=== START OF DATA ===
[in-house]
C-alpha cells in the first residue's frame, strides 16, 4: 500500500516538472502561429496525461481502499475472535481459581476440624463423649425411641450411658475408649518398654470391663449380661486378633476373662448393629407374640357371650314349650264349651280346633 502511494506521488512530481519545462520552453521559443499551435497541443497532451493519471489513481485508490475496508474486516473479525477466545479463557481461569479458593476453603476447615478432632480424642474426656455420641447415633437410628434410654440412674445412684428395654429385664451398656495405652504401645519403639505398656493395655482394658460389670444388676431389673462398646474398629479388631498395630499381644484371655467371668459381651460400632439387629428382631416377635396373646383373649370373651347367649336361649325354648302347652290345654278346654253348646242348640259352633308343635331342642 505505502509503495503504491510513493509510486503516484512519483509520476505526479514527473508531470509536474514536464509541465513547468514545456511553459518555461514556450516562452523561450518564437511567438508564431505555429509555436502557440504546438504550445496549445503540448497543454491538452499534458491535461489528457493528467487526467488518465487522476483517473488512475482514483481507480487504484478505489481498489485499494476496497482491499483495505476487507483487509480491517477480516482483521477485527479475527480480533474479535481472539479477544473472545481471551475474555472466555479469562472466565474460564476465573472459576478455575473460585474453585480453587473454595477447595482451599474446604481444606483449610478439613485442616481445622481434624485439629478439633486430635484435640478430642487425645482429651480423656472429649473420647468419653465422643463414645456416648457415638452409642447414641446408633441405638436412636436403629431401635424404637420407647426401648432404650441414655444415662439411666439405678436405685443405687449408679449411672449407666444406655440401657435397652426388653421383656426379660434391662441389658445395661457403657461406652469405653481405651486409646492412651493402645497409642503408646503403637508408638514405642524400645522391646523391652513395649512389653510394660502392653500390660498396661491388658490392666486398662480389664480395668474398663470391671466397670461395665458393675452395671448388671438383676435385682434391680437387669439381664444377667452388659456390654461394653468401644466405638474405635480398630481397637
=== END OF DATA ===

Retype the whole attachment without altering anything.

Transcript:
[in-house]
C-alpha cells in the first residue's frame, strides 16, 4: 500500500516538472502561429496525461481502499475472535481459581476440624463423649425411641450411658475408649518398654470391663449380661486378633476373662448393629407374640357371650314349650264349651280346633 502511494506521488512530481519545462520552453521559443499551435497541443497532451493519471489513481485508490475496508474486516473479525477466545479463557481461569479458593476453603476447615478432632480424642474426656455420641447415633437410628434410654440412674445412684428395654429385664451398656495405652504401645519403639505398656493395655482394658460389670444388676431389673462398646474398629479388631498395630499381644484371655467371668459381651460400632439387629428382631416377635396373646383373649370373651347367649336361649325354648302347652290345654278346654253348646242348640259352633308343635331342642 505505502509503495503504491510513493509510486503516484512519483509520476505526479514527473508531470509536474514536464509541465513547468514545456511553459518555461514556450516562452523561450518564437511567438508564431505555429509555436502557440504546438504550445496549445503540448497543454491538452499534458491535461489528457493528467487526467488518465487522476483517473488512475482514483481507480487504484478505489481498489485499494476496497482491499483495505476487507483487509480491517477480516482483521477485527479475527480480533474479535481472539479477544473472545481471551475474555472466555479469562472466565474460564476465573472459576478455575473460585474453585480453587473454595477447595482451599474446604481444606483449610478439613485442616481445622481434624485439629478439633486430635484435640478430642487425645482429651480423656472429649473420647468419653465422643463414645456416648457415638452409642447414641446408633441405638436412636436403629431401635424404637420407647426401648432404650441414655444415662439411666439405678436405685443405687449408679449411672449407666444406655440401657435397652426388653421383656426379660434391662441389658445395661457403657461406652469405653481405651486409646492412651493402645497409642503408646503403637508408638514405642524400645522391646523391652513395649512389653510394660502392653500390660498396661491388658490392666486398662480389664480395668474398663470391671466397670461395665458393675452395671448388671438383676435385682434391680437387669439381664444377667452388659456390654461394653468401644466405638474405635480398630481397637